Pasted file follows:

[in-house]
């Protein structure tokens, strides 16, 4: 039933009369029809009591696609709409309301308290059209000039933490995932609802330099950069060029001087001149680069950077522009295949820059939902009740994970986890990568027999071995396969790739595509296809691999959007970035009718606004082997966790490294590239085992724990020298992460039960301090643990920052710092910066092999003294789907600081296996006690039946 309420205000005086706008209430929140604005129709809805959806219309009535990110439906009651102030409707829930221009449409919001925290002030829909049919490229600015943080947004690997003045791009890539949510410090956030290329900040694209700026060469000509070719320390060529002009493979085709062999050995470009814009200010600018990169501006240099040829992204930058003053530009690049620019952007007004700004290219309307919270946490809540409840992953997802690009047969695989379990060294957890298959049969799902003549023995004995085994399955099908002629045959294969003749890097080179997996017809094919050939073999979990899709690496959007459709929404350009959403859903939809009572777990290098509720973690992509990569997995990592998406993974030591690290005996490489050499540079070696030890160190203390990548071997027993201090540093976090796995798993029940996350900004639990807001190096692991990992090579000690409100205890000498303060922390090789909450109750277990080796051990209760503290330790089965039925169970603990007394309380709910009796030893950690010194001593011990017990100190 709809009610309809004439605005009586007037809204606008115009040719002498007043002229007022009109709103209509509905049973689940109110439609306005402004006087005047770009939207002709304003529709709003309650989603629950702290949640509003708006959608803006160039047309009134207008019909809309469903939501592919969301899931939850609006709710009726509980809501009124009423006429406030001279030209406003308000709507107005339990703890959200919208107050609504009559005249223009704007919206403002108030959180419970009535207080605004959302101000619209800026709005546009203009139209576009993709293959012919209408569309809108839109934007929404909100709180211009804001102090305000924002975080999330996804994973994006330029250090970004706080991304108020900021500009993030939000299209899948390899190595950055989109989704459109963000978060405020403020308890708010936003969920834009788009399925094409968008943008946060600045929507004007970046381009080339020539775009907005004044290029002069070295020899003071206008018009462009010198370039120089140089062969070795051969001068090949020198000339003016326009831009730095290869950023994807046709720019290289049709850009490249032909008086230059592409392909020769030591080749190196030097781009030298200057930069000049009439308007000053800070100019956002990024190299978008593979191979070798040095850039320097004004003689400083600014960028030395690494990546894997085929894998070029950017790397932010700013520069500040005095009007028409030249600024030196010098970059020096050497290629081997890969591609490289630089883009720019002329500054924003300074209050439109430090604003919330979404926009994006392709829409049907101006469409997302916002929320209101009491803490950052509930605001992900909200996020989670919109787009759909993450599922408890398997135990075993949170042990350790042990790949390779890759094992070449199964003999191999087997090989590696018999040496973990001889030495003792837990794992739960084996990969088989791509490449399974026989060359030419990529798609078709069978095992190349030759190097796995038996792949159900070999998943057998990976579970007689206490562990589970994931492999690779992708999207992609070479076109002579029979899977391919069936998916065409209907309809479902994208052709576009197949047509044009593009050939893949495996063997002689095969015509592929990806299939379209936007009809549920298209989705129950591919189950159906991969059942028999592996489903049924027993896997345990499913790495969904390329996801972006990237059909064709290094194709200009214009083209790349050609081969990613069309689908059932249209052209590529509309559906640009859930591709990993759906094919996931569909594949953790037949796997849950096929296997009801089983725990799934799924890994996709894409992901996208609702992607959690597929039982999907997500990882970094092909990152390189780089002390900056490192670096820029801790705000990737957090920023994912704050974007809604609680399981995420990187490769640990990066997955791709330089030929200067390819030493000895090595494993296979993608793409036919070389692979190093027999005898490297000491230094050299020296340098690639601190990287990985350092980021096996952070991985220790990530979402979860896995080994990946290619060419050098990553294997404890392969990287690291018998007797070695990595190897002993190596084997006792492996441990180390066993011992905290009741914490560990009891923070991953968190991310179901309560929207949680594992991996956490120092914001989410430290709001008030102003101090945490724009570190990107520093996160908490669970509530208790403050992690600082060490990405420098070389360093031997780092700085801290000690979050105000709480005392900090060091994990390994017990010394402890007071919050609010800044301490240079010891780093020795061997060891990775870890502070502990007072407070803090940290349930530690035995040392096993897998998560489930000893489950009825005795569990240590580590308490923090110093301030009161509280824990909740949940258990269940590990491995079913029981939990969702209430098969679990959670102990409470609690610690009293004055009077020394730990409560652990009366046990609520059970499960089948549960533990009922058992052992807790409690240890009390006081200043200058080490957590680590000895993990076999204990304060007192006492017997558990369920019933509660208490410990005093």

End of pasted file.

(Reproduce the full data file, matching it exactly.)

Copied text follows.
[in-house]
């Protein structure tokens, strides 16, 4: 039933009369029809009591696609709409309301308290059209000039933490995932609802330099950069060029001087001149680069950077522009295949820059939902009740994970986890990568027999071995396969790739595509296809691999959007970035009718606004082997966790490294590239085992724990020298992460039960301090643990920052710092910066092999003294789907600081296996006690039946 309420205000005086706008209430929140604005129709809805959806219309009535990110439906009651102030409707829930221009449409919001925290002030829909049919490229600015943080947004690997003045791009890539949510410090956030290329900040694209700026060469000509070719320390060529002009493979085709062999050995470009814009200010600018990169501006240099040829992204930058003053530009690049620019952007007004700004290219309307919270946490809540409840992953997802690009047969695989379990060294957890298959049969799902003549023995004995085994399955099908002629045959294969003749890097080179997996017809094919050939073999979990899709690496959007459709929404350009959403859903939809009572777990290098509720973690992509990569997995990592998406993974030591690290005996490489050499540079070696030890160190203390990548071997027993201090540093976090796995798993029940996350900004639990807001190096692991990992090579000690409100205890000498303060922390090789909450109750277990080796051990209760503290330790089965039925169970603990007394309380709910009796030893950690010194001593011990017990100190 709809009610309809004439605005009586007037809204606008115009040719002498007043002229007022009109709103209509509905049973689940109110439609306005402004006087005047770009939207002709304003529709709003309650989603629950702290949640509003708006959608803006160039047309009134207008019909809309469903939501592919969301899931939850609006709710009726509980809501009124009423006429406030001279030209406003308000709507107005339990703890959200919208107050609504009559005249223009704007919206403002108030959180419970009535207080605004959302101000619209800026709005546009203009139209576009993709293959012919209408569309809108839109934007929404909100709180211009804001102090305000924002975080999330996804994973994006330029250090970004706080991304108020900021500009993030939000299209899948390899190595950055989109989704459109963000978060405020403020308890708010936003969920834009788009399925094409968008943008946060600045929507004007970046381009080339020539775009907005004044290029002069070295020899003071206008018009462009010198370039120089140089062969070795051969001068090949020198000339003016326009831009730095290869950023994807046709720019290289049709850009490249032909008086230059592409392909020769030591080749190196030097781009030298200057930069000049009439308007000053800070100019956002990024190299978008593979191979070798040095850039320097004004003689400083600014960028030395690494990546894997085929894998070029950017790397932010700013520069500040005095009007028409030249600024030196010098970059020096050497290629081997890969591609490289630089883009720019002329500054924003300074209050439109430090604003919330979404926009994006392709829409049907101006469409997302916002929320209101009491803490950052509930605001992900909200996020989670919109787009759909993450599922408890398997135990075993949170042990350790042990790949390779890759094992070449199964003999191999087997090989590696018999040496973990001889030495003792837990794992739960084996990969088989791509490449399974026989060359030419990529798609078709069978095992190349030759190097796995038996792949159900070999998943057998990976579970007689206490562990589970994931492999690779992708999207992609070479076109002579029979899977391919069936998916065409209907309809479902994208052709576009197949047509044009593009050939893949495996063997002689095969015509592929990806299939379209936007009809549920298209989705129950591919189950159906991969059942028999592996489903049924027993896997345990499913790495969904390329996801972006990237059909064709290094194709200009214009083209790349050609081969990613069309689908059932249209052209590529509309559906640009859930591709990993759906094919996931569909594949953790037949796997849950096929296997009801089983725990799934799924890994996709894409992901996208609702992607959690597929039982999907997500990882970094092909990152390189780089002390900056490192670096820029801790705000990737957090920023994912704050974007809604609680399981995420990187490769640990990066997955791709330089030929200067390819030493000895090595494993296979993608793409036919070389692979190093027999005898490297000491230094050299020296340098690639601190990287990985350092980021096996952070991985220790990530979402979860896995080994990946290619060419050098990553294997404890392969990287690291018998007797070695990595190897002993190596084997006792492996441990180390066993011992905290009741914490560990009891923070991953968190991310179901309560929207949680594992991996956490120092914001989410430290709001008030102003101090945490724009570190990107520093996160908490669970509530208790403050992690600082060490990405420098070389360093031997780092700085801290000690979050105000709480005392900090060091994990390994017990010394402890007071919050609010800044301490240079010891780093020795061997060891990775870890502070502990007072407070803090940290349930530690035995040392096993897998998560489930000893489950009825005795569990240590580590308490923090110093301030009161509280824990909740949940258990269940590990491995079913029981939990969702209430098969679990959670102990409470609690610690009293004055009077020394730990409560652990009366046990609520059970499960089948549960533990009922058992052992807790409690240890009390006081200043200058080490957590680590000895993990076999204990304060007192006492017997558990369920019933509660208490410990005093």